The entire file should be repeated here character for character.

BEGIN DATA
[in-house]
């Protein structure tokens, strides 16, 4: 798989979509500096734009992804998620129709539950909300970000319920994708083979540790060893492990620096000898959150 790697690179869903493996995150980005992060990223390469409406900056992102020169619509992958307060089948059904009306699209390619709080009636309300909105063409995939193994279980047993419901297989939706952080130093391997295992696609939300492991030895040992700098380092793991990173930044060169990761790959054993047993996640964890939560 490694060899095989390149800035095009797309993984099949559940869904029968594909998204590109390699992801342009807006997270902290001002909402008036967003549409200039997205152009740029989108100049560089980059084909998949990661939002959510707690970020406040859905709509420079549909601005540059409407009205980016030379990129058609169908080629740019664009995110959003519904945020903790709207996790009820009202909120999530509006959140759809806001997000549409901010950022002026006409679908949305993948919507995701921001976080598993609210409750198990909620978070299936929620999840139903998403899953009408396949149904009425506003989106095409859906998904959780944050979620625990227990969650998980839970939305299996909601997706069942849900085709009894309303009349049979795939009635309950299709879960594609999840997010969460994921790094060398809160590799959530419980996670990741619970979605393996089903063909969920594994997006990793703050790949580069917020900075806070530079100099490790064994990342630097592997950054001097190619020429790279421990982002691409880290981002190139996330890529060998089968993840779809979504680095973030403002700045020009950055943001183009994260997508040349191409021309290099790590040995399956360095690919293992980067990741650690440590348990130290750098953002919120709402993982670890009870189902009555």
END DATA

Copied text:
[in-house]
């Protein structure tokens, strides 16, 4: 798989979509500096734009992804998620129709539950909300970000319920994708083979540790060893492990620096000898959150 790697690179869903493996995150980005992060990223390469409406900056992102020169619509992958307060089948059904009306699209390619709080009636309300909105063409995939193994279980047993419901297989939706952080130093391997295992696609939300492991030895040992700098380092793991990173930044060169990761790959054993047993996640964890939560 490694060899095989390149800035095009797309993984099949559940869904029968594909998204590109390699992801342009807006997270902290001002909402008036967003549409200039997205152009740029989108100049560089980059084909998949990661939002959510707690970020406040859905709509420079549909601005540059409407009205980016030379990129058609169908080629740019664009995110959003519904945020903790709207996790009820009202909120999530509006959140759809806001997000549409901010950022002026006409679908949305993948919507995701921001976080598993609210409750198990909620978070299936929620999840139903998403899953009408396949149904009425506003989106095409859906998904959780944050979620625990227990969650998980839970939305299996909601997706069942849900085709009894309303009349049979795939009635309950299709879960594609999840997010969460994921790094060398809160590799959530419980996670990741619970979605393996089903063909969920594994997006990793703050790949580069917020900075806070530079100099490790064994990342630097592997950054001097190619020429790279421990982002691409880290981002190139996330890529060998089968993840779809979504680095973030403002700045020009950055943001183009994260997508040349191409021309290099790590040995399956360095690919293992980067990741650690440590348990130290750098953002919120709402993982670890009870189902009555």